FIG. 4 is an isometric projection of a preform from which an optical fiber may be drawn;
FIG. 5 is a side view of an exemplary starting fiber for manufacturing coupling devices in accordance with the present invention and illustrates successive enlarged and reduced diameter portions;
FIG. 6 is a side view of an optical fiber coupling device in accordance with the present invention;
FIG. 7 is a side view of two optical fibers coupled with a coupling device in accordance with the present invention; and
FIG. 8 is a side view of coupled optical fibers illustrating arrangements for determining the optical coupling efficiency of the coupling device.
An exemplary optical fiber waveguide that can be coupled in accordance with the present invention is illustrated in transverse cross section in FIG. 1 and designated generally therein by the reference character 10. As shown, the optical fiber 10 includes a centrally located circular core 12 having a nominal core diameter "d" and a concentric cladding layer 14 that surrounds the core 12 and has a nominal outside diameter "D" to thus provide an optical fiber having a selected core and cladding geometry and associated cross sectional area. The core diameter "d" for the smaller single-mode fibers can range between 2-5 microns while the cladding diameter "D" can range between 10 and upwards of 100 microns. As is known in the art, optical fiber manufacturing is such that an optical fiber can have core and cladding diameters and associated cross sections areas that vary along the length of the fiber due to imperfections in currently available drawing techniques. In addition optical fibers of the same type fabricated during different production runs by the same manufacturer and from different manufacturers can likewise vary in diameter and cross sectional area.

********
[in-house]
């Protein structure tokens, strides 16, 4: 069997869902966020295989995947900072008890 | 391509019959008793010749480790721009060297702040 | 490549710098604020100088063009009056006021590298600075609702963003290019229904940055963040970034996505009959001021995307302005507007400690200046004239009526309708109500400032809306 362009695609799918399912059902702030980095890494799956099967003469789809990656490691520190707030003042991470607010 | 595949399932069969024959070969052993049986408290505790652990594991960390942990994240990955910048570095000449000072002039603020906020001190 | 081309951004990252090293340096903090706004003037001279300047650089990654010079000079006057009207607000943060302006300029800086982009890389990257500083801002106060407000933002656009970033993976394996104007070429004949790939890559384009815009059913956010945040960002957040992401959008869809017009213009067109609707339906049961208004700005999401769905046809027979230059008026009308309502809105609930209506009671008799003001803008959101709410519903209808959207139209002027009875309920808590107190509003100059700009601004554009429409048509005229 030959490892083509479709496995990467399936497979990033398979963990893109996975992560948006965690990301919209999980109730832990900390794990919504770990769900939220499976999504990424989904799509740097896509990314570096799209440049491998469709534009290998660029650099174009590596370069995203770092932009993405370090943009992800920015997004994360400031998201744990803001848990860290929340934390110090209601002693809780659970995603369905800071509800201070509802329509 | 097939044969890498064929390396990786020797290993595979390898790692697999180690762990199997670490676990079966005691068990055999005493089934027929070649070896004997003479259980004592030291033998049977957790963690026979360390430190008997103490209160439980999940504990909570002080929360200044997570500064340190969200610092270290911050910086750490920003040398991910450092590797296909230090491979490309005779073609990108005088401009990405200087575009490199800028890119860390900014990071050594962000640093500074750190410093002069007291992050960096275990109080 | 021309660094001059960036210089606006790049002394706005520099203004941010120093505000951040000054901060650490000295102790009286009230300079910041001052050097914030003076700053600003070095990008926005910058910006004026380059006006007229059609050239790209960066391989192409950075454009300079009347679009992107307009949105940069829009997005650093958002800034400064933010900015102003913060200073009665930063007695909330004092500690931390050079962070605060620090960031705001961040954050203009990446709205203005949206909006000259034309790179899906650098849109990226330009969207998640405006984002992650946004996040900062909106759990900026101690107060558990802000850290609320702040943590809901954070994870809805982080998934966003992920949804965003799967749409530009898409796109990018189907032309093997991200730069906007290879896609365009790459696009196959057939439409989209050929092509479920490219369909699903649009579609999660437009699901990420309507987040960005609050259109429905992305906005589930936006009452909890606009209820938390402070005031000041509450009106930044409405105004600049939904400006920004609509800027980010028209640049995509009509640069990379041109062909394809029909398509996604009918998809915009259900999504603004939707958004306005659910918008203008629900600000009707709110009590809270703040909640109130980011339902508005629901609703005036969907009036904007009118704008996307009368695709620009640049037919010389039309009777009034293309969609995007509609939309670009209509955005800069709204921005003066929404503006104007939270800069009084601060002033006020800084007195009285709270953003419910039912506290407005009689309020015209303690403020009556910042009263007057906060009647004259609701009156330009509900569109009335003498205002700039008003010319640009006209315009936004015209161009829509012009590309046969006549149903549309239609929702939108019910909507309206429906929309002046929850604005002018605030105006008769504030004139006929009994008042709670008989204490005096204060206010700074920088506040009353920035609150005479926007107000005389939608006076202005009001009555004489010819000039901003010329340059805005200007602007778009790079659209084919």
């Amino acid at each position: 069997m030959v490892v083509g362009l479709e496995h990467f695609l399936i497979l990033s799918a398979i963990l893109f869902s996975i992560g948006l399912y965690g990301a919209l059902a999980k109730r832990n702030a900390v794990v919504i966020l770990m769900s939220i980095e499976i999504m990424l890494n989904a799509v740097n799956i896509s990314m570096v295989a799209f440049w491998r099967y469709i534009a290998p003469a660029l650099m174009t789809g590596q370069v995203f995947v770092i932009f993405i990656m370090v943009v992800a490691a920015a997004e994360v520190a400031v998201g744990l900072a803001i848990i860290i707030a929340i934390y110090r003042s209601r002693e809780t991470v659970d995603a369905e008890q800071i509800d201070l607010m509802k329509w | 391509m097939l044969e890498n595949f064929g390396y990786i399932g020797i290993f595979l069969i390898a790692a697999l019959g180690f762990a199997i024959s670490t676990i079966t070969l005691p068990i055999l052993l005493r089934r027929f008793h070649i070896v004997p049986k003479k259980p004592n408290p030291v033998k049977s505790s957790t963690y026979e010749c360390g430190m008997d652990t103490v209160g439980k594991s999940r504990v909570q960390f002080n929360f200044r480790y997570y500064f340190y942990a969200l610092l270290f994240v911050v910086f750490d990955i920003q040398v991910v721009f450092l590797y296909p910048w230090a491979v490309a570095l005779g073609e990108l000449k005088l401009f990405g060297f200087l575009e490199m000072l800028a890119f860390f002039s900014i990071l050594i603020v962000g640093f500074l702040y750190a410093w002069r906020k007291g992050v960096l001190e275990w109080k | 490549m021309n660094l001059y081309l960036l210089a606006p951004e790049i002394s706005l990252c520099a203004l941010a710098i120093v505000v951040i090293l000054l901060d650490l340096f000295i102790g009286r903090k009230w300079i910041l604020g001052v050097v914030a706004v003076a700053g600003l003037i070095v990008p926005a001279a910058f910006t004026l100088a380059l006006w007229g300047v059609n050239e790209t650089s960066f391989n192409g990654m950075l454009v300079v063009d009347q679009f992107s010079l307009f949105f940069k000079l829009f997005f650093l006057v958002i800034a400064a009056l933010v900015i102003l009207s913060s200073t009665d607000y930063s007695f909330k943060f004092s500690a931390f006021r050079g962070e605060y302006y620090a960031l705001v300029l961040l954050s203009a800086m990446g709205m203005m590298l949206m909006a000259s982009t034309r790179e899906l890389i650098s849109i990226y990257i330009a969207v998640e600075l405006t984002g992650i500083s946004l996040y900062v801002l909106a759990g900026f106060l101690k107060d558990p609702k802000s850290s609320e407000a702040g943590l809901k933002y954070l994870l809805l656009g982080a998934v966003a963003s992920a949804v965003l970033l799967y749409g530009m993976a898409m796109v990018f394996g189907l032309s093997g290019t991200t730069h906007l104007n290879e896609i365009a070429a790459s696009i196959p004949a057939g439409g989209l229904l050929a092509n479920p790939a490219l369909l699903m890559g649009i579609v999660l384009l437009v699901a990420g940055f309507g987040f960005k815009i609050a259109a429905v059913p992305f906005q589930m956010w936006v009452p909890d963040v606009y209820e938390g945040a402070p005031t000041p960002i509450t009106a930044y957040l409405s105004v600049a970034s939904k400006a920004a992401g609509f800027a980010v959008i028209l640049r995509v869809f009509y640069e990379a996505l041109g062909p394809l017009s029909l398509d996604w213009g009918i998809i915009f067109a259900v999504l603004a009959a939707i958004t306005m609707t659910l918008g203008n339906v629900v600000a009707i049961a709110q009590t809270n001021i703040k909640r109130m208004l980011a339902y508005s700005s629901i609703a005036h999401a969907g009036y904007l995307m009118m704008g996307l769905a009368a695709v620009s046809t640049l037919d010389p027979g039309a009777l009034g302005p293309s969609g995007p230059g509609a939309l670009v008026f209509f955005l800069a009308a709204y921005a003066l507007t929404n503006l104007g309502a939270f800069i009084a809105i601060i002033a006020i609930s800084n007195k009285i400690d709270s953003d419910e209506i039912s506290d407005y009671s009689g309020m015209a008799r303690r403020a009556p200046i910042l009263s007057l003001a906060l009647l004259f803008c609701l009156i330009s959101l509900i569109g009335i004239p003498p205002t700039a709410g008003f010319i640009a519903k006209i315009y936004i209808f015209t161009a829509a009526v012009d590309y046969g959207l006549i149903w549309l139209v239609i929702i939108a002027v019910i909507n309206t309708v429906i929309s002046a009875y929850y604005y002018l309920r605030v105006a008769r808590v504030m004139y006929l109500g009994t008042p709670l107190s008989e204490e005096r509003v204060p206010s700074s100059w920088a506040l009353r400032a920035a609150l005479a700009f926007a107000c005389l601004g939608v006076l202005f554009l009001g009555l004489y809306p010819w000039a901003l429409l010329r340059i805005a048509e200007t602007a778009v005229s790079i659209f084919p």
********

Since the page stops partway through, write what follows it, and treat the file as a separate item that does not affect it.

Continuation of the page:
In conventional butt coupling of optical fibers, the differences in core and cladding diameters and relative cross sectional areas can result in a mismatch between the end-to-end coupled fibers that can diminish optical energy transmission through the coupling. For example and as shown in FIG. 2, an optical fiber 16 having a core 18 of a first relative diameter is end-to-end coupled to another optical fiber 20 having a somewhat smaller core 22. As can be appreciated, a portion of the light energy propagated in the larger core 18 of the optical fiber 16 will not be presented to and will not enter the smaller core 22 of optical fiber 20. The coupling loses will be a function of the difference in cross sectional areas between the larger and smaller coupled cores. The same coupling mismatch problems described above in connection with the optical fiber geometry illustrated in FIG. 1 occurs where the fiber geometries are more complex including, for example, the fiber 24 of FIG. 3 which includes dual, web-supported cores 26 and 28.